It is important to point out that these secondary coseismic phenomena may produce effects that are similar to those of primary surface faulting in the rejuvenation of a fault scarp, also involving the deformation of Holocene sediments and/or the soil in some instances. As these represent some of the most important evidence commonly considered for the identification of active and capable faults, caution should be applied in the lack of a robust geological analysis (i.e., geological mapping and related structural interpretation, paleoseismological analysis). Within this framework, some of the active and capable faults mapped in the Apennines, individuated based exclusively on the evidence described above, may actually represent pre-existing structures not directly connected with the seismogenic sources. Therefore, they cannot be used in terms of seismic hazard evaluation purposes.
The recent 2016 central Italy seismic sequence provided important insights into the understanding of the seismic cycle and recurrence time of large earthquakes for the interacting and fragmented active fault systems in the Apennines (Tondi and Cello, 2003). It is well known that the seismic cycle of single faults is not regular, as fault interaction processes may anticipate or retard slip, thus affecting both time and magnitude (Mildon et al., 2017). However, a different perspective emerges by considering a faulted crustal volume (Fig 7). Prior to the 2009-L′Aquila and the 2016-Amatrice-Visso-Norcia seismic sequences, the most significant earthquakes in central Italy—clustering in two main periods over the last millennium—were associated with the CAFS structures by Tondi and Cello (2003). The reconstructed cumulative displacement was interpreted by the latter authors as “slip and time predictable,” with a recurrence time period of ∼350 years for large earthquakes (M ≥ 6.5) generated by the CAFS structures. As it may be observed in Figure 7, the seismic sequences that occurred in the last decade in central Italy are in agreement with the prediction. These results may have important implications for seismic hazard analysis, in particular for the opportunity to include the “time” parameter on its evaluation.
As shown in Figure 1, the seismogenic faults responsible for the 2009-L′Aquila Mw = 6.3 (Paganica Fault—PF) and 2016-Amatrice-Visso-Norcia Mw max = 6.5 (Monte Vettore Fault—MVF) are right-stepping with a negative overlap (i.e., underlap; see also Fig 2). This latter coincides at the surface with the area of Campotosto (Campotosto Seismic Zone—CSZ in this paper). During the 2009 seismic sequence and in 2017, few months later than the mainshocks related to the 2016 seismic sequence, the CSZ was affected by seismic swarms with magnitudes ranging from 5.0 to 5.5, thus suggesting a strong interaction between the PF and the MVF.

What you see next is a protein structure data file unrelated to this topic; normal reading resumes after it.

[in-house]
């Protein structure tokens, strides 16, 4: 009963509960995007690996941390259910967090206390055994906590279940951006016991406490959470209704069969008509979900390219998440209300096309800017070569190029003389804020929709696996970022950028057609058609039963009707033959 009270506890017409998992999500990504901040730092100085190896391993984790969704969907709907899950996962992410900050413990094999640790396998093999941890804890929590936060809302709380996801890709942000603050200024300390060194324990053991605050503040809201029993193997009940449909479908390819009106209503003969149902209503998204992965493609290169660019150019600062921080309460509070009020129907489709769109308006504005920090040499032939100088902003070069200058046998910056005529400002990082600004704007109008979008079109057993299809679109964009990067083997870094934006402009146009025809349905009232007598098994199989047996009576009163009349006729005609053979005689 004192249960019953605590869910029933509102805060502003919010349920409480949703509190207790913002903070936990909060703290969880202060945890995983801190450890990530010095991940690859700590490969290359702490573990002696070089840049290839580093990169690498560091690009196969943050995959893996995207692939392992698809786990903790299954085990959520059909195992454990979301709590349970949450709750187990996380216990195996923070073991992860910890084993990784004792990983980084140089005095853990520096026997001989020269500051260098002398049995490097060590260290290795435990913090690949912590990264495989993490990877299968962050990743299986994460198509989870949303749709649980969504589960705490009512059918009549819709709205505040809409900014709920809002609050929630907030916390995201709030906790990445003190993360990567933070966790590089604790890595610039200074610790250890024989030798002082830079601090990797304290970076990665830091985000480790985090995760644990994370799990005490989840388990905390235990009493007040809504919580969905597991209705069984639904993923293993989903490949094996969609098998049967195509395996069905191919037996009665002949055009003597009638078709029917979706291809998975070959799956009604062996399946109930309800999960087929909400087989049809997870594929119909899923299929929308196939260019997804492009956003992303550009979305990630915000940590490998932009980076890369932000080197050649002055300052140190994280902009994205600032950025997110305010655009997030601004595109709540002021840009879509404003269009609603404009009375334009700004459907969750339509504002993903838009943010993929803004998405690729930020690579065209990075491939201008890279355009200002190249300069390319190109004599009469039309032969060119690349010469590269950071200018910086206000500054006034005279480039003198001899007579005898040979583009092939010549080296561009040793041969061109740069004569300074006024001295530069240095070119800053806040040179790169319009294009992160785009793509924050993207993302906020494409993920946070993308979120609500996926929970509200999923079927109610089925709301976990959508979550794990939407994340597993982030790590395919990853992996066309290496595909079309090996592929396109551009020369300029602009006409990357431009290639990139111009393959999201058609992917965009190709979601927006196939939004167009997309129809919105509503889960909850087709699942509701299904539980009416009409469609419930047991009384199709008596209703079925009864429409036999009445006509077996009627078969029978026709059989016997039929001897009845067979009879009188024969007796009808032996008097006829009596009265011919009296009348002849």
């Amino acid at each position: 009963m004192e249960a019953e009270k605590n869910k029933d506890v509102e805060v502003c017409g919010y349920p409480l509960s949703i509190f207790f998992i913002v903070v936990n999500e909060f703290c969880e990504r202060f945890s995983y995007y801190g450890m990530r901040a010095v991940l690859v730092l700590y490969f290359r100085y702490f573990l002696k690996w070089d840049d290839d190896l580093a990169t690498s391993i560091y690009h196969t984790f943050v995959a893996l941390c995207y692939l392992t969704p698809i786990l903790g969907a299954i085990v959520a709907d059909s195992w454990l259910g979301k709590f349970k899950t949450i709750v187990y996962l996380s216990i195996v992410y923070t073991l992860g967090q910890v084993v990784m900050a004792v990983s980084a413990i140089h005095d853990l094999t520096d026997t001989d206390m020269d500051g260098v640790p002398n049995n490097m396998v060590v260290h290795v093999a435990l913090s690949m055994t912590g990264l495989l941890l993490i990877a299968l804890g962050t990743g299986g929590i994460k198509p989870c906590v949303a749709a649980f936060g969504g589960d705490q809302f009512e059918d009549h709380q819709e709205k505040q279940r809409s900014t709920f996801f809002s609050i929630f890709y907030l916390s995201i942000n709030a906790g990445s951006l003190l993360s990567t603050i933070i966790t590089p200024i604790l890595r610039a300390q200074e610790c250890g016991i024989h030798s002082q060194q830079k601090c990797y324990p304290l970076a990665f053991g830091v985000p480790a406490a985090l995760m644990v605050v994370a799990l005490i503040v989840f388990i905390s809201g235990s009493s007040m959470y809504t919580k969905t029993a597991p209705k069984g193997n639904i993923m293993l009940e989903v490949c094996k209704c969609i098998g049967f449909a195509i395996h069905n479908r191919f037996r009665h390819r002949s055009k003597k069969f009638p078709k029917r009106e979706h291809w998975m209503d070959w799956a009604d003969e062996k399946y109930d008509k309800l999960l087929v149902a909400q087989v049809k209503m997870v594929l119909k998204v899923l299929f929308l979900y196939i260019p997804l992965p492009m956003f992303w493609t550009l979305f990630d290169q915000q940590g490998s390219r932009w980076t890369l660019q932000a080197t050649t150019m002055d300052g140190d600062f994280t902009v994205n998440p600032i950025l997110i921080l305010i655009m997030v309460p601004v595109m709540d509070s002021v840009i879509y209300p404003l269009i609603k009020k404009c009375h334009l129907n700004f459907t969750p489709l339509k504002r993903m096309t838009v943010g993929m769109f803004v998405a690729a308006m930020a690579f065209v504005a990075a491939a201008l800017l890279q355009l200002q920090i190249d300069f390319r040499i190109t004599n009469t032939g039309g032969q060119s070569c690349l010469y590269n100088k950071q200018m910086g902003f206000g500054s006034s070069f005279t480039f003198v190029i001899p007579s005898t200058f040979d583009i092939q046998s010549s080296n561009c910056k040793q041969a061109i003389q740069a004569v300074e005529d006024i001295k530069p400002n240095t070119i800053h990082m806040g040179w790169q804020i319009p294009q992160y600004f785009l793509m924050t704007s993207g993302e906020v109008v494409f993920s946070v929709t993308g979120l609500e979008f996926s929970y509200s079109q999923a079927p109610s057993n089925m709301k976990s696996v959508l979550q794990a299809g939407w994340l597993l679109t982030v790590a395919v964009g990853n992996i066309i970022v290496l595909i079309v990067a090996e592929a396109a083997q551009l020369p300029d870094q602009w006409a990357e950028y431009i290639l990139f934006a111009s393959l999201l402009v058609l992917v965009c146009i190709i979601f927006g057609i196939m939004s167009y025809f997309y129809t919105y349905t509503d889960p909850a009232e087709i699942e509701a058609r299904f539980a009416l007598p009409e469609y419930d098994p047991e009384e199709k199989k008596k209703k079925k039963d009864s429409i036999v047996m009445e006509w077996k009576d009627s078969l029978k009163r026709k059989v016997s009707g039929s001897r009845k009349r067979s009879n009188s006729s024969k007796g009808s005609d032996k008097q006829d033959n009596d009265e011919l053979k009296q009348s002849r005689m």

The seismogenic structures related to the main seismic events that occurred in the CSZ were modeled and interpreted as a linkage fault zone between the PF and MVF interacting seismogenic faults (Fig 8). Hypocenter location within the CSZ suggests the occurrence of two different structures within the linkage zone: a northern fault, located at 5–7 km depth, is aligned with and striking in the direction of the MVF. A southern fault is right stepping with respect to the PF and located deeper (between 7 and 12 km; see also Bigi et al., 2013) with respect the northern one (Fig 8). Based on the dimension of the underlap region between the PF and the MVF, the seismogenic potential of the CSZ is in the order of Mw = 6.0, even in the case where both structures composing the linkage zone activated simultaneously.
This feature has important implications for seismic hazard assessment in central Italy, as the CSZ has been recently considered able to generate an earthquake of maximum magnitude Mw = 6.5–7.0 (Falcucci et al., 2018).
The high-resolution seismological data related with the recent earthquake sequences of central Italy provide a 4-D picture of the crustal volume in the underlap region between two major active faults. This enhanced picture of a developing fault linkage zone points out how the tips of the major faults are surrounded by a “process zone” at the scale of the whole seismogenic crust. This “mega-process zone” includes minor—though seismogenic—fault segments that may be envisaged to play a fundamental role in the fault linkage process. This does not occur merely by the lateral propagation of the tips of the initially isolated major faults within the crustal volume comprised between them (underlap region). Rather, minor fault segments developed in the early stages of fault interaction in the underlap region are likely to grow and link up progressively, to eventually form a continuous, longer fault by joining the two preexisting major faults.
Structural Characteristics and Timing of Activity of the Monte Gorzano Fault
The MGF has been considered an active and capable fault that can generate a significant maximum magnitude (Bachetti et al., 1990; Blumetti and Guerrieri, 2007). The related influence on seismic hazard was evaluated based on fault dimensional parameters (i.e., length and cumulative displacement; Barchi et al., 2000; Boncio et al., 2004b; Falcucci et al., 2018), coupled with paleoseismological information from a single trench provided by Galadini and Galli (2003). Moreover, according to some authors (Falcucci et al., 2018), along the line of the main seismic sequences (from north to south: 1997—Umbria-Marche, 2016—Amatrice-Visso-Norcia, and 2009—L′Aquila), the Campotosto fault segment of the MGF represents a seismic gap with an associated maximum expected magnitude of the order of Mw = 6.6–6.7.